The 2016-2017 IDSC Fellows and their mentors gathered to hear the final presentations on their chosen projects. Presenting first was Michael Durante with his project on “Epigenomic Profiling of Uveal Melanoma”.
Uveal melanoma (UM) is a highly aggressive eye cancer that leads to metastatic death in up to half of patients. Despite great progress in the diagnosis and treatment of UM over recent decades, there has been no corresponding improvement in survival. Michael’s project “Epigenomic Profiling of Uveal Melanoma” focuses on using next-generation sequencing techniques to understand epigenetic regulation of UM tumorigenesis. Using techniques that interrogate the histone modifications and chromatin accessibility, Michael was able to study how the driver mutations change the epigenetic landscape of uveal melanoma. The Pegasus supercomputer was necessary for the analysis of this data, which required advanced mathematical modeling. The guidance he received from his IDSC mentor was instrumental to his success in this project, including access to important resources and experienced faculty that helped shape his PhD thesis work.
His advisors are: J. William Harbour, MD | Bascom Palmer Eye Institute and Stephan Schürer, PhD | CCS Drug Discovery Program Director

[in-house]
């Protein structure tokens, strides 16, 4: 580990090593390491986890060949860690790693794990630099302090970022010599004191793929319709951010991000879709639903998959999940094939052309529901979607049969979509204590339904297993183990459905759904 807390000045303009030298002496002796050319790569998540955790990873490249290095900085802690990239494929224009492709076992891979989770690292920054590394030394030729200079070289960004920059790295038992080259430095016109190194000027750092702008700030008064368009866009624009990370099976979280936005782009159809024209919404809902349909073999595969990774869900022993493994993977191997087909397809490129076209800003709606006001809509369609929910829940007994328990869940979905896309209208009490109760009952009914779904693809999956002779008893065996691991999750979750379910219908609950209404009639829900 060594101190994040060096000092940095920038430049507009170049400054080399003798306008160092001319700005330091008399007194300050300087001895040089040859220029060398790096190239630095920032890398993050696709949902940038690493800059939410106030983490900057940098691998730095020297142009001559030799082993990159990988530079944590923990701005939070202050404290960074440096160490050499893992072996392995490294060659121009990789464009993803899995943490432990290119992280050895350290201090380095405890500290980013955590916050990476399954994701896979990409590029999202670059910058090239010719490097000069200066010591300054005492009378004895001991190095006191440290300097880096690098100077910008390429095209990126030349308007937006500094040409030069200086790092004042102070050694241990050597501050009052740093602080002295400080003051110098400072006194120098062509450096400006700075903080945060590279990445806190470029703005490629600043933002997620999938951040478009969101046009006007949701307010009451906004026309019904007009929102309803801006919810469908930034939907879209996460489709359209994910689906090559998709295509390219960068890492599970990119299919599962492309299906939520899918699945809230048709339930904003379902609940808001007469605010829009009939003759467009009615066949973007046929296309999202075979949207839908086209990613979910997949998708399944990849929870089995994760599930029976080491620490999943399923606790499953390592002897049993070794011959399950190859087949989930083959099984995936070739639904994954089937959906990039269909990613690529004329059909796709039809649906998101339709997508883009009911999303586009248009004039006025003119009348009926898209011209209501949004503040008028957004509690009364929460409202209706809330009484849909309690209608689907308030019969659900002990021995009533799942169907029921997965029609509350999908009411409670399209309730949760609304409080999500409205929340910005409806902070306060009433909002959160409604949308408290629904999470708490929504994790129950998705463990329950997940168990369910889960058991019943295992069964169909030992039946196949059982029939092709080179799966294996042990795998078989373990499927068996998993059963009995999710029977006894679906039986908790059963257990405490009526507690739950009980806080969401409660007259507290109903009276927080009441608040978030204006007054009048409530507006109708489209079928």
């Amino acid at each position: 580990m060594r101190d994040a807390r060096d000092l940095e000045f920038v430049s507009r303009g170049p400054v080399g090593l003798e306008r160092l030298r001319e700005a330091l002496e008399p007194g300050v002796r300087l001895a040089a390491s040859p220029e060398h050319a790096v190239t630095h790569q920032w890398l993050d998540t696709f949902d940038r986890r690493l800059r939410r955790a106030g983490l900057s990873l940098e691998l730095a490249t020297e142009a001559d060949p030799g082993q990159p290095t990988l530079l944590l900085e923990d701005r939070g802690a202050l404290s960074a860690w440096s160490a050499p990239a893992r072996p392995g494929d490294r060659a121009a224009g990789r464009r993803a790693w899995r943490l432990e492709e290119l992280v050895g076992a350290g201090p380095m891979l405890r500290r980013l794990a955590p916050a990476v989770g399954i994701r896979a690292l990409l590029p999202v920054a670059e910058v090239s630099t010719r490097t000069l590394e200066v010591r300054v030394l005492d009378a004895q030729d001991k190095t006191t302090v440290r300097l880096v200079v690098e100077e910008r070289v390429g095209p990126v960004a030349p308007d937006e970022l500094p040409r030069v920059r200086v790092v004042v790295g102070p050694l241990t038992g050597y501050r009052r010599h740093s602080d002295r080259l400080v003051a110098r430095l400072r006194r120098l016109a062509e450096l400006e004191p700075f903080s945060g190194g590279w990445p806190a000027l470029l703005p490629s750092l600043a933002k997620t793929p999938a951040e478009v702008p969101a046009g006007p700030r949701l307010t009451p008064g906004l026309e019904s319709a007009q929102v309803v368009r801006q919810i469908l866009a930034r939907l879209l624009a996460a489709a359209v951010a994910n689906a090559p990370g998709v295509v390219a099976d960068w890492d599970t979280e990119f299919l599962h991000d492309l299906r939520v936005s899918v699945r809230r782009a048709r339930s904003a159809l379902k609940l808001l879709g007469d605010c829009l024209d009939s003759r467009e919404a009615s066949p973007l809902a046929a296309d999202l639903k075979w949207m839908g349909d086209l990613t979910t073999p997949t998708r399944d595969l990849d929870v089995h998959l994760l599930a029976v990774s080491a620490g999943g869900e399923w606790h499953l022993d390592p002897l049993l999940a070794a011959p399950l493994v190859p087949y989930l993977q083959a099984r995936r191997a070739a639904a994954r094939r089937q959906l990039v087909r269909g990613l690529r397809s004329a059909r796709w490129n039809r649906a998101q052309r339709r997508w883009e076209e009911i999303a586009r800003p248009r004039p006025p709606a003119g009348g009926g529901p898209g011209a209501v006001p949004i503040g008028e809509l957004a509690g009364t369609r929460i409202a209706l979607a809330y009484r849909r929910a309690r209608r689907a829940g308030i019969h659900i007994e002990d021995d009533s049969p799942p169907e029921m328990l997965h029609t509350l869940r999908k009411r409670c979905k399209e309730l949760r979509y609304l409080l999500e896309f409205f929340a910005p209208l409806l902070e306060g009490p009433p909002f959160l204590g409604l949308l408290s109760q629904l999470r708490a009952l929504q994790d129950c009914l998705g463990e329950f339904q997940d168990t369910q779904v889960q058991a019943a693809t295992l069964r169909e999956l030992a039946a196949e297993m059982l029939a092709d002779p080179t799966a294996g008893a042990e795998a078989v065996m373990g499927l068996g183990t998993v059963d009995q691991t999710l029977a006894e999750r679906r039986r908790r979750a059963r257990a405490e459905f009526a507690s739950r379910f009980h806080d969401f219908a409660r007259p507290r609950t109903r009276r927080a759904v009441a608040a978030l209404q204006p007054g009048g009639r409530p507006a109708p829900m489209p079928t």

Michael Fernandez, formerly of United States Air Force (USAF) Intelligence, is working with the Aerodynamics and CFD Lab on co-flow jet airfoil vortex visualization. Current images are 2D (example at right). Michael’s project is to create 3D visualizations of airfoils and turbomachinery using MATLAB.
Adapting a shallow water equation solver for high-performance computing
Anchen’s project revolves around the numerical solution of the shallow water equations on high performance computers. He will focus on identifying the bottlenecks in the code’s performance, whether it in CPU-bound or memory-bandwidth bound and suggest improvements.
Evolution of the Infrastructural Power of the State: Magdalena Medio, 1982-2002.
Nicolas employed GIS and programming tools to (re)code information held in printed maps or raster images back into a georeferenced relational database. The goal was to profit from cartographic sources, often neglected by researchers, that hold information that might otherwise be lost digitally (i.e., old data that was kept in obsolete magnetic media) but that survives in print or image, often in choropleth or monochromatic patterned maps. Thus, the project does something like a reverse GIS, employing computational tools to navigate sheets of paper and (semi)automatically extract information from pixels, polygons, and patterns representing roads, municipalities, intensities of protests, distribution of public goods, among others.
The project was designed to help him built datasets he employed in his Political Science dissertation about the relationship between State Power and Political Violence in the Magdalena Medio (Colombia). As far as they could, he and his tutor employed open source tools, especially R and Quantum GIS.